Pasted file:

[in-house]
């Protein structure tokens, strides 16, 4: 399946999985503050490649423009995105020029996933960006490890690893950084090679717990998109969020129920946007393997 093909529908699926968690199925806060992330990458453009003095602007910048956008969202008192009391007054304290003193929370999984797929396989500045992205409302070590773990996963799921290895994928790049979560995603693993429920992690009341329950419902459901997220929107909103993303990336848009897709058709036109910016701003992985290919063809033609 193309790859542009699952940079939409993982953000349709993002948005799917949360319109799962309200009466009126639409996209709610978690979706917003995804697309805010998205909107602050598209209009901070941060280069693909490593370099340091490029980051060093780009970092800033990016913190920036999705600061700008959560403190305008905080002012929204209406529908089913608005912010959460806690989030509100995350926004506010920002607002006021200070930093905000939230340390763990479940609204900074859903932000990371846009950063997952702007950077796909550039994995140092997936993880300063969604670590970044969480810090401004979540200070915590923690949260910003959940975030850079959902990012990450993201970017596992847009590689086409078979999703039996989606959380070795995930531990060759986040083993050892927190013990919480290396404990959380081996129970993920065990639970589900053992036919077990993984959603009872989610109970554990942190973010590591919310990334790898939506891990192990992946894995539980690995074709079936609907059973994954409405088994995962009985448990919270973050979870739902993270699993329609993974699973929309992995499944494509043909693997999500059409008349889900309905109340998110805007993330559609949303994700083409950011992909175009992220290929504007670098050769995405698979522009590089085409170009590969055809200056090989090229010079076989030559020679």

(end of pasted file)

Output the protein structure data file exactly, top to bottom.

[in-house]
């Protein structure tokens, strides 16, 4: 399946999985503050490649423009995105020029996933960006490890690893950084090679717990998109969020129920946007393997 093909529908699926968690199925806060992330990458453009003095602007910048956008969202008192009391007054304290003193929370999984797929396989500045992205409302070590773990996963799921290895994928790049979560995603693993429920992690009341329950419902459901997220929107909103993303990336848009897709058709036109910016701003992985290919063809033609 193309790859542009699952940079939409993982953000349709993002948005799917949360319109799962309200009466009126639409996209709610978690979706917003995804697309805010998205909107602050598209209009901070941060280069693909490593370099340091490029980051060093780009970092800033990016913190920036999705600061700008959560403190305008905080002012929204209406529908089913608005912010959460806690989030509100995350926004506010920002607002006021200070930093905000939230340390763990479940609204900074859903932000990371846009950063997952702007950077796909550039994995140092997936993880300063969604670590970044969480810090401004979540200070915590923690949260910003959940975030850079959902990012990450993201970017596992847009590689086409078979999703039996989606959380070795995930531990060759986040083993050892927190013990919480290396404990959380081996129970993920065990639970589900053992036919077990993984959603009872989610109970554990942190973010590591919310990334790898939506891990192990992946894995539980690995074709079936609907059973994954409405088994995962009985448990919270973050979870739902993270699993329609993974699973929309992995499944494509043909693997999500059409008349889900309905109340998110805007993330559609949303994700083409950011992909175009992220290929504007670098050769995405698979522009590089085409170009590969055809200056090989090229010079076989030559020679």